10 details to pay attention to when perfecting PPT/Keynote presentations
I make a ton of presentations in my job, and it often happens that I spend large parts of my day perfecting PPTs and Keynotes. Being a bit of a detail-oriented perfectionist, I find this fun. Still, I know many people hate spending their time this way and find the rigor it requires boring. Here's a cheat sheet of details to pay special attention to that will help make the presentation perfection process go more smoothly.
All titles should look the same. Ideally, they should be limited to one line.
These don't need to be present on all slides, but they can flesh out the title for slides where more detail is required. They should be significantly smaller than the title so that people can't confuse the two.
Sticking to something readable should be the priority, but I think there are use cases for more fun fonts too. The underlying theme of consistency applies: the presentation will look more polished if you use fonts from the same family throughout.
If your company/brand has a color palette, it's a good idea to use it. Employing colors from a coordinated palette helps to effectively promote your brand and its recognition and tie your presentation together.
5. Image Alignment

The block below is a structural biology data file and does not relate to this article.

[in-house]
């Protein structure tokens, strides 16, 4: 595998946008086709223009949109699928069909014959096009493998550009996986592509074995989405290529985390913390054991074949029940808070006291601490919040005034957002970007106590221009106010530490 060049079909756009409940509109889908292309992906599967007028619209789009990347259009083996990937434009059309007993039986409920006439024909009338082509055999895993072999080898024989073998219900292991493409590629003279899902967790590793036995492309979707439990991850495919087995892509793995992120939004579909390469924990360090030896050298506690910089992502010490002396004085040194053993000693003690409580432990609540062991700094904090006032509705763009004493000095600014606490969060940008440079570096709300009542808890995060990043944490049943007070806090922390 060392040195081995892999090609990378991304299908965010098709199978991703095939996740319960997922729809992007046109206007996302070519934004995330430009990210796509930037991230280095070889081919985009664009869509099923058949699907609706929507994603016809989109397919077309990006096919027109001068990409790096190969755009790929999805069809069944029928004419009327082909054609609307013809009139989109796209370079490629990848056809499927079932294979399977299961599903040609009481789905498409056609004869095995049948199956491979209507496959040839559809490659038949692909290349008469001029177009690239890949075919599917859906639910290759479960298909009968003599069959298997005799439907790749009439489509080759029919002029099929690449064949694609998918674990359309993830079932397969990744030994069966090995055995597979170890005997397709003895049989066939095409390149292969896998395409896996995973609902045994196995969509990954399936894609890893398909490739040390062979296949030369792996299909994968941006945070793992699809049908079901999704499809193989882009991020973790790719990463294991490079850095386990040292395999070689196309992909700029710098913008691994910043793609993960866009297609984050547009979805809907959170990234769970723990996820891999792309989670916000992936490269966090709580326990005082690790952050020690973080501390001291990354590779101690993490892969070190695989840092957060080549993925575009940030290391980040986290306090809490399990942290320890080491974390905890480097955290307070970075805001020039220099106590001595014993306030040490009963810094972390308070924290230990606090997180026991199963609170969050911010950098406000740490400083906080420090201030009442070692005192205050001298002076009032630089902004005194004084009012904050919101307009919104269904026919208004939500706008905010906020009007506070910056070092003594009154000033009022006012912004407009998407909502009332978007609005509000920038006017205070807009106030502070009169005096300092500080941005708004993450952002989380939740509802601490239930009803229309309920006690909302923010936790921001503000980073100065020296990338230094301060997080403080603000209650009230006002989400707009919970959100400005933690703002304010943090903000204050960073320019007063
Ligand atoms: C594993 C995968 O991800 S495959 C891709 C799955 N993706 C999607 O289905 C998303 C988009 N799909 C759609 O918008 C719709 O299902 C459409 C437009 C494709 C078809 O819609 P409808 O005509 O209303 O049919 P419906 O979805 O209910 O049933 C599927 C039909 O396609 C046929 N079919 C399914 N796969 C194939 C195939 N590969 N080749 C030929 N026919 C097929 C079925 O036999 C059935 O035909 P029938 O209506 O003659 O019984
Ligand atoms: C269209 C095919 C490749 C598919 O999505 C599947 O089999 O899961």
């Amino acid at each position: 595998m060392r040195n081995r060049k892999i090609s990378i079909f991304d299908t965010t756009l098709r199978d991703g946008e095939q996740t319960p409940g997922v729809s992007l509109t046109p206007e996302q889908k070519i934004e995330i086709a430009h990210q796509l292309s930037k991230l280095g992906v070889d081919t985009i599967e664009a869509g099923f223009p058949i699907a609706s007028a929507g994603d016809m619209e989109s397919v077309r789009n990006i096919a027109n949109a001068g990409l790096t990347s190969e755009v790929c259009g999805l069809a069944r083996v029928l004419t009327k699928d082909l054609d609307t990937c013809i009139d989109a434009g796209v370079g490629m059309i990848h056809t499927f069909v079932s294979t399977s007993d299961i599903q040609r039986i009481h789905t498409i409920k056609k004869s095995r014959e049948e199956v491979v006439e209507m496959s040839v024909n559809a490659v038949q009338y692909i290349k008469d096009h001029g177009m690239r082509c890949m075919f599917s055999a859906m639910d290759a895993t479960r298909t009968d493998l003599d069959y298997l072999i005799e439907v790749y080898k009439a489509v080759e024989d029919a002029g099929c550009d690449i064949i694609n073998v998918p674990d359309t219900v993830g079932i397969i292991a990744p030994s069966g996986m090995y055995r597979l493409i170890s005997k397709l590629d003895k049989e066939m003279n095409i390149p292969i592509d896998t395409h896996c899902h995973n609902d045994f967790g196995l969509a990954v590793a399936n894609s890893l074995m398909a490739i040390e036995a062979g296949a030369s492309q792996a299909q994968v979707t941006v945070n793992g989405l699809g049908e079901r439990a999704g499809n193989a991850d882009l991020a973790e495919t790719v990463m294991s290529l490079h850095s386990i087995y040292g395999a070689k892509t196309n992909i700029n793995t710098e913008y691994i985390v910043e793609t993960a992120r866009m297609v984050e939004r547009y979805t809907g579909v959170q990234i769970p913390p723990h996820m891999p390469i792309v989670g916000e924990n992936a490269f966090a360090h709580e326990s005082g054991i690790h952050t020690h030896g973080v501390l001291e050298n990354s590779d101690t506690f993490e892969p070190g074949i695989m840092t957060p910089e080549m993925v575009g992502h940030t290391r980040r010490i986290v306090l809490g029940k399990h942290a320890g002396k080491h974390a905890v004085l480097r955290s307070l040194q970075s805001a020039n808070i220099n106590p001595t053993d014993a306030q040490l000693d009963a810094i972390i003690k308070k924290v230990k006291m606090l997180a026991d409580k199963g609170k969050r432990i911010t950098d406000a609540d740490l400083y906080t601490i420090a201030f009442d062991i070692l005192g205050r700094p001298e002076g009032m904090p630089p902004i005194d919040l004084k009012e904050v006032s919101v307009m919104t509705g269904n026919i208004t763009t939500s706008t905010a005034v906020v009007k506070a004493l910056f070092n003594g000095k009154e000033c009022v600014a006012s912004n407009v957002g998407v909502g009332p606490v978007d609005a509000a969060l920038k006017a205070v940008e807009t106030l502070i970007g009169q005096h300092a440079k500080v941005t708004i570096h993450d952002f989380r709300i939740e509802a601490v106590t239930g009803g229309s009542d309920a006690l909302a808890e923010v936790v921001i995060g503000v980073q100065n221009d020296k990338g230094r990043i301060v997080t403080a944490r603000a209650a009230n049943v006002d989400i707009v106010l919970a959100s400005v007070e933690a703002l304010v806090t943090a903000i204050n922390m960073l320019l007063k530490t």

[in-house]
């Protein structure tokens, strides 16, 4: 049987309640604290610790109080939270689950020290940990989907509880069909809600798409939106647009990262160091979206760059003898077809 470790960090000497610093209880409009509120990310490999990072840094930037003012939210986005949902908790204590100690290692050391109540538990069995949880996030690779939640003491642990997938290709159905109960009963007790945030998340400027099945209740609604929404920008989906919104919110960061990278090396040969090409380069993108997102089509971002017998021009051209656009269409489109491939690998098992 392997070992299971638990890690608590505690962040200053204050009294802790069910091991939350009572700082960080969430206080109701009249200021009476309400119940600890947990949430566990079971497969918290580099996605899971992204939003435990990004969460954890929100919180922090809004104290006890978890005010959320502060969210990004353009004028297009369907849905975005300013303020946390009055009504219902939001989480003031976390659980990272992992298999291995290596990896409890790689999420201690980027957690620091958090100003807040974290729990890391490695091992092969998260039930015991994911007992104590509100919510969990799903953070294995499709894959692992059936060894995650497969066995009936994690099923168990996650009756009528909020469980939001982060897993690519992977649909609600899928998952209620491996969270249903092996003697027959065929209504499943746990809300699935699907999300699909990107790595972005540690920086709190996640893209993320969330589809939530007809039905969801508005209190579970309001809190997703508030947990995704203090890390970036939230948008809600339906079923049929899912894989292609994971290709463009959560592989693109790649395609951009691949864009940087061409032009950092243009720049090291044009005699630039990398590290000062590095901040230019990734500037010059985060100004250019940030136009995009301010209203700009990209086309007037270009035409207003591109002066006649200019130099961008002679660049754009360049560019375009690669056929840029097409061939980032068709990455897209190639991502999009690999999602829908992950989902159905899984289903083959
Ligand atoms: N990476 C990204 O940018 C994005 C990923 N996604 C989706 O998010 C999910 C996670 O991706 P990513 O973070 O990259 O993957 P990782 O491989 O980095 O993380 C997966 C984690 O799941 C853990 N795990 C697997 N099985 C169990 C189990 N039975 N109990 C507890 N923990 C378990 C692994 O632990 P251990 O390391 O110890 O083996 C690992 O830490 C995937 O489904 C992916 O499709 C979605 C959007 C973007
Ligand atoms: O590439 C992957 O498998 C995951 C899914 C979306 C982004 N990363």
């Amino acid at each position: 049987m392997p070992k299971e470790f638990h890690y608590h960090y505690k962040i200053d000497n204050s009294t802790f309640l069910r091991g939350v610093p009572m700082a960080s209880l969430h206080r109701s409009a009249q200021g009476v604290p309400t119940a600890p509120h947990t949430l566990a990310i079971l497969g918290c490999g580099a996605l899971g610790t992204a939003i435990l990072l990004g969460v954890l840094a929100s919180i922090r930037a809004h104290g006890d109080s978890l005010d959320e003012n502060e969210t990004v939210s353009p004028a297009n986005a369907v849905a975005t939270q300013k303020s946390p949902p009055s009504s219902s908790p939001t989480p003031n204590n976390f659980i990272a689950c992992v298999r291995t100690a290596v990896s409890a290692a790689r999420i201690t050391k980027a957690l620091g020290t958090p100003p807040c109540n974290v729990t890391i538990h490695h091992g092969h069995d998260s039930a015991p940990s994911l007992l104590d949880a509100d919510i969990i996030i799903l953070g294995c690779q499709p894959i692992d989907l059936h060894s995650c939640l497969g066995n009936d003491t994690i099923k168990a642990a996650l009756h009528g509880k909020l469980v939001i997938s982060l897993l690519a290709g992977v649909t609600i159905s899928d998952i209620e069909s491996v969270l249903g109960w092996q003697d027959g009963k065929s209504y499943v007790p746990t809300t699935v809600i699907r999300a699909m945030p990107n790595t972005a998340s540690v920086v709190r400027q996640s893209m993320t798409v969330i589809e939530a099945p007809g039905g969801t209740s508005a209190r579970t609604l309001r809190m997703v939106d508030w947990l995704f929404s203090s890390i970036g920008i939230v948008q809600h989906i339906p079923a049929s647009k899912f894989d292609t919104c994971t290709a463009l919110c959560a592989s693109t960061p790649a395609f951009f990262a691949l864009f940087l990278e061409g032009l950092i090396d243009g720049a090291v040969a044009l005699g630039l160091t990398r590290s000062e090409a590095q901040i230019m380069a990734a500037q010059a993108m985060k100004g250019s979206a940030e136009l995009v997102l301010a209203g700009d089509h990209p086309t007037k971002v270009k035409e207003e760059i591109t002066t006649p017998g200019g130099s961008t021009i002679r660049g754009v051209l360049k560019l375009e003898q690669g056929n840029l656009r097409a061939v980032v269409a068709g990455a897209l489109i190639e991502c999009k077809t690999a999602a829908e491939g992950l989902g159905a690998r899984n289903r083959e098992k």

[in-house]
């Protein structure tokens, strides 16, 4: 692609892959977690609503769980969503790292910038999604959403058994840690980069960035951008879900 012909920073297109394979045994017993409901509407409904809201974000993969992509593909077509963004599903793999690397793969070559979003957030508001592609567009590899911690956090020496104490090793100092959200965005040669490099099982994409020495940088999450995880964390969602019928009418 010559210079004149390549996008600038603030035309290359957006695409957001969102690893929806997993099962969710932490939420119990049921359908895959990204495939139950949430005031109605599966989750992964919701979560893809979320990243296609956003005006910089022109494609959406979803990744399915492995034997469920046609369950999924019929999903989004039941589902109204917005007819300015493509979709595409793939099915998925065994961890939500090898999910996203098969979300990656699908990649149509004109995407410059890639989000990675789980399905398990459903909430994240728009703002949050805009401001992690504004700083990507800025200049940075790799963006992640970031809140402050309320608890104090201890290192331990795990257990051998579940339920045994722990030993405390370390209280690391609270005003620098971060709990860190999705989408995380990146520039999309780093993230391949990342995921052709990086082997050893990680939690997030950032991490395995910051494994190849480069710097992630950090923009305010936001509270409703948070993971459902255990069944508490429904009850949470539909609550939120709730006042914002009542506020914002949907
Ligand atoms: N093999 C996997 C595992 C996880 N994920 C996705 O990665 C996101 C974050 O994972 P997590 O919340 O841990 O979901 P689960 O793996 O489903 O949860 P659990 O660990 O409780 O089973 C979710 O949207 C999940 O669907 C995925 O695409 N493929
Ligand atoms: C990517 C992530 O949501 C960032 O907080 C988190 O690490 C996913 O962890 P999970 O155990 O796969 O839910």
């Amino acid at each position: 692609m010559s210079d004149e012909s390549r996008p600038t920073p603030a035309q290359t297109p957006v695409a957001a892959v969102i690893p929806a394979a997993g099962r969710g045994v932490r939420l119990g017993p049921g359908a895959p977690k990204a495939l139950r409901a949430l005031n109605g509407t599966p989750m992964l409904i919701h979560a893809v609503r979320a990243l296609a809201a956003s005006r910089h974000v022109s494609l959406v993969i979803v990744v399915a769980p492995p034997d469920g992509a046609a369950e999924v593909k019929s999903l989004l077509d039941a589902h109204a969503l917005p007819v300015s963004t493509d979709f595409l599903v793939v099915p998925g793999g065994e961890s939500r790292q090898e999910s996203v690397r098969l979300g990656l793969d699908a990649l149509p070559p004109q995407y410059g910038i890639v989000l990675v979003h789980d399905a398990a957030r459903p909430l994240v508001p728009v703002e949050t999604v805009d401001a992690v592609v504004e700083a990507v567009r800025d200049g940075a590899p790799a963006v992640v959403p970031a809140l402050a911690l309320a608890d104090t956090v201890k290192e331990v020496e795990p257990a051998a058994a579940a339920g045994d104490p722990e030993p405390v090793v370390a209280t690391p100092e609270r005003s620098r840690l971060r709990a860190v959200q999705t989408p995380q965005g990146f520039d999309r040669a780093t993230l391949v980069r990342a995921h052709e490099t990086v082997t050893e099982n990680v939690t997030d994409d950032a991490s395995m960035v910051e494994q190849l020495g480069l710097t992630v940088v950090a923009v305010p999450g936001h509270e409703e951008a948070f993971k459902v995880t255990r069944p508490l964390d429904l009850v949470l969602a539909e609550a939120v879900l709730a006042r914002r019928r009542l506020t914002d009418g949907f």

My personal obsession. Images should basically always be aligned with 1) each other / text boxes and 2) the slide.
6. Text boxes
There are different schools of thought RE the amount of text to include on a slide. I'm of the opinion that some text is fine (some people think there should be hardly any text at all), but I think it's almost universally-agreed that there shouldn't be so much text that the audience is reading vs. listening to the presenter.
7. Page Numbers/Progress Bar
I like including both of these because I've found that people like knowing how much time is left in the presentation. They help manage the audience's expectations.
These are usually the last thing I review before considering a PPT/Keynote "finished"
8. Logos/Slide Layout
I like putting a logo on each of my slides, as somewhat of a copyright reminder. The easiest way to do this is to stick it in a corner of each slide via the slide layout functionality.
9. Section Headers
When used sparingly, these can provide breaks in presentations and clear departure points as new sections are introduced. I like it when their background is in the "secondary" color of the presentation, as it really makes them stand out while still being formulaic and predictable.
I've found the date to be a useful footer, but you could also consider the title of the presentation or section.